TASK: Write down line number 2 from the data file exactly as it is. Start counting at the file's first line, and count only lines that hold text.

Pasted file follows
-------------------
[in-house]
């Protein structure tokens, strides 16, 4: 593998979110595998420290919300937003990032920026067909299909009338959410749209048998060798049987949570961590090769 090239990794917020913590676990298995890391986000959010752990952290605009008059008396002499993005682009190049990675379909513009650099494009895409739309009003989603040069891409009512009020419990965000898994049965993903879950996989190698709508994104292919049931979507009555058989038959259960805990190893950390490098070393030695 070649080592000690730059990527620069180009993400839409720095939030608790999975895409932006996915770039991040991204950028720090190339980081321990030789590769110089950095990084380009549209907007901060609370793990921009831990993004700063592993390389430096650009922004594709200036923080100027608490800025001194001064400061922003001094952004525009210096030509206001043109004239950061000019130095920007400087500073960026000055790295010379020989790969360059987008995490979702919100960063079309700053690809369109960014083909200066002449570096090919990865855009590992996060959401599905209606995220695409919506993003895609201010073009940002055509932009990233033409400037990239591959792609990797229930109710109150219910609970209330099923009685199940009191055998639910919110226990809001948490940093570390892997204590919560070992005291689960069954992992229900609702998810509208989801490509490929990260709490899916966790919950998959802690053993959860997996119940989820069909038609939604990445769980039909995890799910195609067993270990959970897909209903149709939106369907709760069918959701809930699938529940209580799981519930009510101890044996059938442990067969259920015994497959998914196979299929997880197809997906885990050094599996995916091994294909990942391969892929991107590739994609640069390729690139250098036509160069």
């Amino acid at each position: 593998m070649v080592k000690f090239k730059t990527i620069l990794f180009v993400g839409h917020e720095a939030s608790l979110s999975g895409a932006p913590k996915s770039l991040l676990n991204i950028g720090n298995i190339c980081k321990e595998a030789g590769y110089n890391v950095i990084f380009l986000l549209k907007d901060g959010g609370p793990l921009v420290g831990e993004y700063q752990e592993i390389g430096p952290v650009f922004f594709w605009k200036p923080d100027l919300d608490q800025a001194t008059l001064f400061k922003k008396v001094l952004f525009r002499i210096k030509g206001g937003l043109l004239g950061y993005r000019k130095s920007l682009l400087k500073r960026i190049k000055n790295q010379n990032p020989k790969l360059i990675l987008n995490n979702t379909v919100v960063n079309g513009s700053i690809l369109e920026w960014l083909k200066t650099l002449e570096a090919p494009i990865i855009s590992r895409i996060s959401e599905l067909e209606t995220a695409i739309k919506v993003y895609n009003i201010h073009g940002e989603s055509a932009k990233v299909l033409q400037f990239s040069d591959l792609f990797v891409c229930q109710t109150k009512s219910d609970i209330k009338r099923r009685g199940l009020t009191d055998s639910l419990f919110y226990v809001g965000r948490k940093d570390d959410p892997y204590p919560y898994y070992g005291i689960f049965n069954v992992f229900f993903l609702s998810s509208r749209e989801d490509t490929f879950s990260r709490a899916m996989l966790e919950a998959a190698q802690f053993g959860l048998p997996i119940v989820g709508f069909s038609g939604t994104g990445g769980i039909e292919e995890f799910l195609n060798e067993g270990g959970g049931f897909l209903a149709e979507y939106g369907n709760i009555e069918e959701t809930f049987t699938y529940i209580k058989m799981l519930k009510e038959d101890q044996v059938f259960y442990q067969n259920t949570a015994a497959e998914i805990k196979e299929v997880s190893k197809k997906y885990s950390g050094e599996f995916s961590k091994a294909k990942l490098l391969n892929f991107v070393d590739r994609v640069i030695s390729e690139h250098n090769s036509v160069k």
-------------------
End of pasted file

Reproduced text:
């Protein structure tokens, strides 16, 4: 593998979110595998420290919300937003990032920026067909299909009338959410749209048998060798049987949570961590090769 090239990794917020913590676990298995890391986000959010752990952290605009008059008396002499993005682009190049990675379909513009650099494009895409739309009003989603040069891409009512009020419990965000898994049965993903879950996989190698709508994104292919049931979507009555058989038959259960805990190893950390490098070393030695 070649080592000690730059990527620069180009993400839409720095939030608790999975895409932006996915770039991040991204950028720090190339980081321990030789590769110089950095990084380009549209907007901060609370793990921009831990993004700063592993390389430096650009922004594709200036923080100027608490800025001194001064400061922003001094952004525009210096030509206001043109004239950061000019130095920007400087500073960026000055790295010379020989790969360059987008995490979702919100960063079309700053690809369109960014083909200066002449570096090919990865855009590992996060959401599905209606995220695409919506993003895609201010073009940002055509932009990233033409400037990239591959792609990797229930109710109150219910609970209330099923009685199940009191055998639910919110226990809001948490940093570390892997204590919560070992005291689960069954992992229900609702998810509208989801490509490929990260709490899916966790919950998959802690053993959860997996119940989820069909038609939604990445769980039909995890799910195609067993270990959970897909209903149709939106369907709760069918959701809930699938529940209580799981519930009510101890044996059938442990067969259920015994497959998914196979299929997880197809997906885990050094599996995916091994294909990942391969892929991107590739994609640069390729690139250098036509160069």